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FFT LLC is committed to the highest standards of training, consultation, and service. FFT LLC trains and certifies groups of three to eight therapists in a wide variety of settings. We ask potential Functional Family Therapy-Gang (FFT-G) providers/sites to begin by reviewing the materials on this page and contacting us to complete the application for site certification. A conference call will then be arranged with representatives of the site and FFT LLC to answer questions, identify challenges and think through the next steps. Once both parties concur the site is ready to proceed, the initial phase of FFT-G training will be scheduled.

Functional family therapy gangs training

Phases of FFT-G Training

 Through a mutual commitment to the training process and to developing adherence and competence in the FFT-G model, our phasic implementation process has proven highly successful in community replication of our family therapy model. Phases of the FFT-G training and certification process include:

The initial goal of FFT-G implementation is to ensure that the site builds a lasting infrastructure that supports therapists to take maximum advantage of FFT-G training/consultation. Extensive work is done upfront to build working relationships with key community stakeholders from various systems that work with gang-involved youth. During this phase, therapists are trained in the core constructs and interventions, and how to use the FFT-Clinical Services System (CSS) to gather data. It is expected that Phase 1 be completed in one year, but not any longer than 18 months. By the end of Phase 1, FFT’s objective is for therapists to demonstrate strong adherence and high competence in the FFT-G model.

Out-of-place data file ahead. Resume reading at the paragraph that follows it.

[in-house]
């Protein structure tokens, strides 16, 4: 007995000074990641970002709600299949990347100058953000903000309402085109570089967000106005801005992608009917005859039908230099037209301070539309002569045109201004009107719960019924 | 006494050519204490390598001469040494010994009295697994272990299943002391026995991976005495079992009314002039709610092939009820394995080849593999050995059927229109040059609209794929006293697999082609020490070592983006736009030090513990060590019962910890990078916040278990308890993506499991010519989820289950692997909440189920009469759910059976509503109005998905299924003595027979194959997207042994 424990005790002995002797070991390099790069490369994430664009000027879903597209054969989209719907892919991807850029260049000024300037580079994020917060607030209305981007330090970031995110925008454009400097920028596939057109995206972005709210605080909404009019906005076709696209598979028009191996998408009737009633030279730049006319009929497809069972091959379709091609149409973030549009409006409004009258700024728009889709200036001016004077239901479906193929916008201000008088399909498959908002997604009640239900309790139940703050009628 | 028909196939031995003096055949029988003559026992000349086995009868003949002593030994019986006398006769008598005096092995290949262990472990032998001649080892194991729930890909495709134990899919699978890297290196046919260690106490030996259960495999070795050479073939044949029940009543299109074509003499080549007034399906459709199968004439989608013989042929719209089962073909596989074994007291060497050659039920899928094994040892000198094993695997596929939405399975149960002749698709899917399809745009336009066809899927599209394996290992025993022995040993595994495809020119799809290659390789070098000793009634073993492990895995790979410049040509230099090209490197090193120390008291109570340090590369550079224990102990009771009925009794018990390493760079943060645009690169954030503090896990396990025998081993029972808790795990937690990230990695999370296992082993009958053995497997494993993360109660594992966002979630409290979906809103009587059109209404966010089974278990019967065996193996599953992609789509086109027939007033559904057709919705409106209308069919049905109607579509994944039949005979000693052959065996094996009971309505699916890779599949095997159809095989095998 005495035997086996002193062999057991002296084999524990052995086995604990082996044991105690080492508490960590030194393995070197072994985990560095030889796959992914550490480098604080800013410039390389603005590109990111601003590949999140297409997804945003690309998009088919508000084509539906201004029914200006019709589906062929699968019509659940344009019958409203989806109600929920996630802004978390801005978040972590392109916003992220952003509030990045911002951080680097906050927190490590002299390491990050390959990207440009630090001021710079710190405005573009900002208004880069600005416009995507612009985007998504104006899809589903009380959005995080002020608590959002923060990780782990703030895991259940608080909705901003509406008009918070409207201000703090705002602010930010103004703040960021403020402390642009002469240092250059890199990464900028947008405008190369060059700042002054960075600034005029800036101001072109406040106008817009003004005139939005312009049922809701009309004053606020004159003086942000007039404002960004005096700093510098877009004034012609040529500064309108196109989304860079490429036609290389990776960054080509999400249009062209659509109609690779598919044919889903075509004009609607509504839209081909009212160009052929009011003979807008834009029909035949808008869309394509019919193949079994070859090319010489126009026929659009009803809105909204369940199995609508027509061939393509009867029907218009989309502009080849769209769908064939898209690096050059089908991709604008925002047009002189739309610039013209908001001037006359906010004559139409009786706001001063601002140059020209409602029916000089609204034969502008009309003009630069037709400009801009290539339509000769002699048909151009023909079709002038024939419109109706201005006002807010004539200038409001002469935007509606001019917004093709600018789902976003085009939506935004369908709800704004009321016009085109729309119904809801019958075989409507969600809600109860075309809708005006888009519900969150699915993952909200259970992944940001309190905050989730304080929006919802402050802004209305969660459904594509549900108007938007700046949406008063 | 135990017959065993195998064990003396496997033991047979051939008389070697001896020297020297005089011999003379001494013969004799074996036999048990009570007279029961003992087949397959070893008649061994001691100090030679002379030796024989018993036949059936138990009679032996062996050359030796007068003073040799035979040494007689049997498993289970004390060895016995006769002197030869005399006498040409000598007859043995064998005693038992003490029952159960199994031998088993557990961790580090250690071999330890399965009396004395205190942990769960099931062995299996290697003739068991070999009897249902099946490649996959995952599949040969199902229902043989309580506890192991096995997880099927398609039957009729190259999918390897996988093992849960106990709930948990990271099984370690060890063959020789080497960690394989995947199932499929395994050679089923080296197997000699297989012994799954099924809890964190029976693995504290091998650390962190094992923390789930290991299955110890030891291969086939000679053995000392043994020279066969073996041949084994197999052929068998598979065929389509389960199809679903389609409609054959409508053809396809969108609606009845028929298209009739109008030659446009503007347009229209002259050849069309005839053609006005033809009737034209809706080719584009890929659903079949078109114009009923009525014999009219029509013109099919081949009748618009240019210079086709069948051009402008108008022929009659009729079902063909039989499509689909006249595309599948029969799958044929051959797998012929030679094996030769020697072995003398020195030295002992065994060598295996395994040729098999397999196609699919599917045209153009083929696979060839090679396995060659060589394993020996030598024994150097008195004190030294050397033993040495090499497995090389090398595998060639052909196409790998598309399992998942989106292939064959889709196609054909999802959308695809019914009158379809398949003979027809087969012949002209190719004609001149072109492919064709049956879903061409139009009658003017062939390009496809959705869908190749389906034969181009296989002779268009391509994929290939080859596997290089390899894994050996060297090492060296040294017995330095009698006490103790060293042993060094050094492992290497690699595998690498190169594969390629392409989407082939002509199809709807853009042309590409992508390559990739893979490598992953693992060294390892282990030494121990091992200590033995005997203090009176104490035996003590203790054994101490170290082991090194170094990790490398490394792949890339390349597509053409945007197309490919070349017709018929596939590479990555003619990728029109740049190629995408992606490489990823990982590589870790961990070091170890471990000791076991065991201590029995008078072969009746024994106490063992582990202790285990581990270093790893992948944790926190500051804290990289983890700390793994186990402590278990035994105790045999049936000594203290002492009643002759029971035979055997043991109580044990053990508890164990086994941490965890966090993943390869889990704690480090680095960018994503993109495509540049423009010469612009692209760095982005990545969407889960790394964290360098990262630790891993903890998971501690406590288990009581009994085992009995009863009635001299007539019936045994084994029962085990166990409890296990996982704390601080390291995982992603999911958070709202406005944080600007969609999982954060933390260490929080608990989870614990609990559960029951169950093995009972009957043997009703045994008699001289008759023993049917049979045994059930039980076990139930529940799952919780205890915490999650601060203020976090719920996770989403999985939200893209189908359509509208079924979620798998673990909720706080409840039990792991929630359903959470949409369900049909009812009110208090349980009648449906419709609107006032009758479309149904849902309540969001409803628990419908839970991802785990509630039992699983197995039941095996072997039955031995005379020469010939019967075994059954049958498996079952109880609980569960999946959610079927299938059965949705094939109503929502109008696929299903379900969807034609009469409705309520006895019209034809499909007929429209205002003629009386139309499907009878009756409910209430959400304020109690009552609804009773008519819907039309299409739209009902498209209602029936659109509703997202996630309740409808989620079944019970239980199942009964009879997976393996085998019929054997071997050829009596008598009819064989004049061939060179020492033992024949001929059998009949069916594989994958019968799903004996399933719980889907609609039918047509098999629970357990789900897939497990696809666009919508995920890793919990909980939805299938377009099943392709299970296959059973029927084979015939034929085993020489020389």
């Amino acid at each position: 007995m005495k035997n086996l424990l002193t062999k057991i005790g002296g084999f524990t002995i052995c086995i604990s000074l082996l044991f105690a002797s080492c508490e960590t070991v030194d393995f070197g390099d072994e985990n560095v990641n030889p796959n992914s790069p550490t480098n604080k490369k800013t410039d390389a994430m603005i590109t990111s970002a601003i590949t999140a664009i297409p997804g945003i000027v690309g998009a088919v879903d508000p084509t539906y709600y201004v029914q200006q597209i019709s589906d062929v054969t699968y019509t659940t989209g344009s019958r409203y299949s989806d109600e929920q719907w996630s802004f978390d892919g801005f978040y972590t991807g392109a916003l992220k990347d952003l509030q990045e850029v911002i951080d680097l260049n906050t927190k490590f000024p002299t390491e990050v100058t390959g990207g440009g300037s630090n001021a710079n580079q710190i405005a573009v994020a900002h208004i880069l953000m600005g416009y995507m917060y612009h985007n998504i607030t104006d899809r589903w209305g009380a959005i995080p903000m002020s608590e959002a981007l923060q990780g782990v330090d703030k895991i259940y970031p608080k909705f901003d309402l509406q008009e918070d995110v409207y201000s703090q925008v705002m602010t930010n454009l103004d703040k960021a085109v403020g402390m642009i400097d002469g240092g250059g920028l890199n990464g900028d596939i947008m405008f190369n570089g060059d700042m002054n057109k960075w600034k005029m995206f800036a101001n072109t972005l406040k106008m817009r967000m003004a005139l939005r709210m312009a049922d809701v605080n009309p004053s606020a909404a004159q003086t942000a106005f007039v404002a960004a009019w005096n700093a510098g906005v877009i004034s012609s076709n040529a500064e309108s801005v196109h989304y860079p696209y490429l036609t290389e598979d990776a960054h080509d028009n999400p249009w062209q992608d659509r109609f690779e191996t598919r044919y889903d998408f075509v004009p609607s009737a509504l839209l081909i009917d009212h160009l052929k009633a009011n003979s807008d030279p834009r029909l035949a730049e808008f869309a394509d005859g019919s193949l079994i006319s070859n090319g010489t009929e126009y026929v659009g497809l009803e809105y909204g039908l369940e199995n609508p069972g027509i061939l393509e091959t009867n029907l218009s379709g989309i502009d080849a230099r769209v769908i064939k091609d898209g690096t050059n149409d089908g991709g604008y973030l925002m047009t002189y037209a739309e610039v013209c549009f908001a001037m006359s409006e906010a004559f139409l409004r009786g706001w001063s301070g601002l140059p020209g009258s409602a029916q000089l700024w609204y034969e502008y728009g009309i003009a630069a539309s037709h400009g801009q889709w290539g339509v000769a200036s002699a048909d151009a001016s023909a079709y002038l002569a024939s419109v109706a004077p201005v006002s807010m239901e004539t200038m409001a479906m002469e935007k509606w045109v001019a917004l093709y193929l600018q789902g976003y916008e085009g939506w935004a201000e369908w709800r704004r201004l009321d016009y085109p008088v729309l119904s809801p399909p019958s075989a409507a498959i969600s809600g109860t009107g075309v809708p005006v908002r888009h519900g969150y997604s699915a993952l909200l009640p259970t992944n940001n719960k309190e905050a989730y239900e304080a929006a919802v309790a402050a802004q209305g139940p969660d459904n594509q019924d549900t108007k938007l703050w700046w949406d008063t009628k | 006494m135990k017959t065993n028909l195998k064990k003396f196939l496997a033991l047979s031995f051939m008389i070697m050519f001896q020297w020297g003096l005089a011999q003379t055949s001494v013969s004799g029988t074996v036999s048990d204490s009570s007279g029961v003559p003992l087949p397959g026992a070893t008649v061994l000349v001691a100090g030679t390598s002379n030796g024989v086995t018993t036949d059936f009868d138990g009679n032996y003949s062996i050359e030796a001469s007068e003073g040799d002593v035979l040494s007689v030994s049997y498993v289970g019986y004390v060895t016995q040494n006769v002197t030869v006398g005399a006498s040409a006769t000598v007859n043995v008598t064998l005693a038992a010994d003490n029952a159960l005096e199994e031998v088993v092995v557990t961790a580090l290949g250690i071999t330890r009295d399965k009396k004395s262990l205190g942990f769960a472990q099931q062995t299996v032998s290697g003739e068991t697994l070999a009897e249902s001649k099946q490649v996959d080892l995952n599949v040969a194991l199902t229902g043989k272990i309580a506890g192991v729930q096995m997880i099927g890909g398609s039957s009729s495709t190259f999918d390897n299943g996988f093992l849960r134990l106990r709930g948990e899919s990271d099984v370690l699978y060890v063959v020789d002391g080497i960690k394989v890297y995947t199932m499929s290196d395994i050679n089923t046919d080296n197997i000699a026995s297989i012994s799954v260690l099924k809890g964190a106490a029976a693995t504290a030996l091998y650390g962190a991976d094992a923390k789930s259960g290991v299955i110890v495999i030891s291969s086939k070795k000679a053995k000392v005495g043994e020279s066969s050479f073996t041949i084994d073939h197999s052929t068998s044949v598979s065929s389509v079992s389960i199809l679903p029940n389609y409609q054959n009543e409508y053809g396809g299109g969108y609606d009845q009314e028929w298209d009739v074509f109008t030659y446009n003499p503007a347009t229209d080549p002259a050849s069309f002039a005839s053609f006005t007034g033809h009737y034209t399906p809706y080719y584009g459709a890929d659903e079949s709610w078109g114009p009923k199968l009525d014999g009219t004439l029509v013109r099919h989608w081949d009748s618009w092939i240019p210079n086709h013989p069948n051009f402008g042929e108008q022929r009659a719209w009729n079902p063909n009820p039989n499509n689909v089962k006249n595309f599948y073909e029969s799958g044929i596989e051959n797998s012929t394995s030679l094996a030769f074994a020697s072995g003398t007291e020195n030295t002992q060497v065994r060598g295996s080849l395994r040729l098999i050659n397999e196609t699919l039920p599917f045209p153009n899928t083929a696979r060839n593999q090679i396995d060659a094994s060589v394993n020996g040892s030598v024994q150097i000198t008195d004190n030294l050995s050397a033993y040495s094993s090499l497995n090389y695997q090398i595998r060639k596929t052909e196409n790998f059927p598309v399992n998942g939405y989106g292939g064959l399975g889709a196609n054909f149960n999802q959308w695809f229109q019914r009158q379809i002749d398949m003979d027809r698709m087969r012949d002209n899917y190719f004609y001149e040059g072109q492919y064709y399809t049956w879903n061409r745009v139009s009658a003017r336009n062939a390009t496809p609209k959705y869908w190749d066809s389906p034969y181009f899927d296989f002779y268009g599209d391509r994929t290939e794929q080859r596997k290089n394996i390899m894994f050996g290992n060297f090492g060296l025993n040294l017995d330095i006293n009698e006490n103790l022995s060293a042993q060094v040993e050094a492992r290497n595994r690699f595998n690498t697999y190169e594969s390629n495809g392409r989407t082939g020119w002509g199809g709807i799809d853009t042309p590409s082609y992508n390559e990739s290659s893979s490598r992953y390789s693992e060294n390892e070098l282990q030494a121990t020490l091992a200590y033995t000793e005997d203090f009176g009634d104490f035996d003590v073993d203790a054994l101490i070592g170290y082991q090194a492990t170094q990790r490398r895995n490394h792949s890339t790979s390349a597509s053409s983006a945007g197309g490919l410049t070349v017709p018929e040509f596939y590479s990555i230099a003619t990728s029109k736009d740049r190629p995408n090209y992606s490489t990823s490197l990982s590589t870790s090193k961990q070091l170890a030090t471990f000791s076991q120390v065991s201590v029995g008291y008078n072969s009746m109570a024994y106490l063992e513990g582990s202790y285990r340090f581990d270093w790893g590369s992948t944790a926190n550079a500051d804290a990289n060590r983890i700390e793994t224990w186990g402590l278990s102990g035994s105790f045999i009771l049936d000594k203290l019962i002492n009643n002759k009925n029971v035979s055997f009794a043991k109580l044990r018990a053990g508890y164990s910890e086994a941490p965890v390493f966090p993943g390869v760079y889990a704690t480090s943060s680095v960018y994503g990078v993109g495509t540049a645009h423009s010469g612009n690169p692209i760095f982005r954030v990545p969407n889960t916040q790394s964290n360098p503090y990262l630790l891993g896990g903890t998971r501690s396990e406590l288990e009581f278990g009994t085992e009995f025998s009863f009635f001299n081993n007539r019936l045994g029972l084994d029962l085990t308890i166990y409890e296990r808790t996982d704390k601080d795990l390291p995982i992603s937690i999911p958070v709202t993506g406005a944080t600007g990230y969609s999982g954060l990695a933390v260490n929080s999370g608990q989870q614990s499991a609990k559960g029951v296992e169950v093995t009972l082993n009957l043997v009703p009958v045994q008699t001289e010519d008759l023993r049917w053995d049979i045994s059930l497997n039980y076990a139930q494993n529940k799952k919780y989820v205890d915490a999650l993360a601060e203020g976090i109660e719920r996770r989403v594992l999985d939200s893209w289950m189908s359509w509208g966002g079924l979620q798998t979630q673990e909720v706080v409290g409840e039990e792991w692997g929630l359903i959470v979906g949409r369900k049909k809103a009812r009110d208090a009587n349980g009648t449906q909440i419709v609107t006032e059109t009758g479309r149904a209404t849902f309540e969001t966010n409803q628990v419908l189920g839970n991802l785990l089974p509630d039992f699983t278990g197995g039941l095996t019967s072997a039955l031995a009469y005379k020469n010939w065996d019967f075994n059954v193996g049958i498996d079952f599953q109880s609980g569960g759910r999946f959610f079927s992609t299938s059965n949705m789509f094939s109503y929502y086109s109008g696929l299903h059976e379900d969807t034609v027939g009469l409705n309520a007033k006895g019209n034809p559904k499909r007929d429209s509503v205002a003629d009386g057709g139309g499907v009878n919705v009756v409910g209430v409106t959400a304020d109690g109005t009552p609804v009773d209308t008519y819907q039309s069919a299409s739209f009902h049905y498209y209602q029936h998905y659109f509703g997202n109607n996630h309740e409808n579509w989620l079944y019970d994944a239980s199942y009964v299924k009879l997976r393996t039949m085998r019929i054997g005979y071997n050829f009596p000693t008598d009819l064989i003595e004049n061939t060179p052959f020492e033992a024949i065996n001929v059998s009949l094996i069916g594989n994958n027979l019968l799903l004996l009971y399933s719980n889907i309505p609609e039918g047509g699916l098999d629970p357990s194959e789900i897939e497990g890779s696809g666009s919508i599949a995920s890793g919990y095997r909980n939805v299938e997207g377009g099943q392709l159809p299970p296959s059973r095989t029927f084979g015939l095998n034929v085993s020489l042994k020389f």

The goal of the second phase of FFT-G implementation is to assist the site in creating greater self-sufficiency in FFT-G, while also maintaining and enhancing site adherence/competence in the model. During this phase, FFT trains a site’s extern to become the onsite supervisor. This intensive, hands-on, training experience focuses on clinical supervision techniques for FFT-G. After initial training, the onsite supervisor is then supported by FFT via monthly phone consultations and a one-day follow-up training. In addition, FFT provides any ongoing consultation as necessary and reviews the site’s FFT Clinical Services System (CSS) database to measure site/therapist adherence, service delivery trends, and outcomes. Phase II is a year-long process.

The goal of the third phase of FFT-G implementation is to move into a partnering relationship to ensure ongoing model fidelity and staff development, interagency linking, and program expansion. FFT provides annual training activities and consultation services to support the site’s continuous education and competence in FFT-G. The annual oversight and consultation practices are considered necessary for an FFT-G site to remain certified.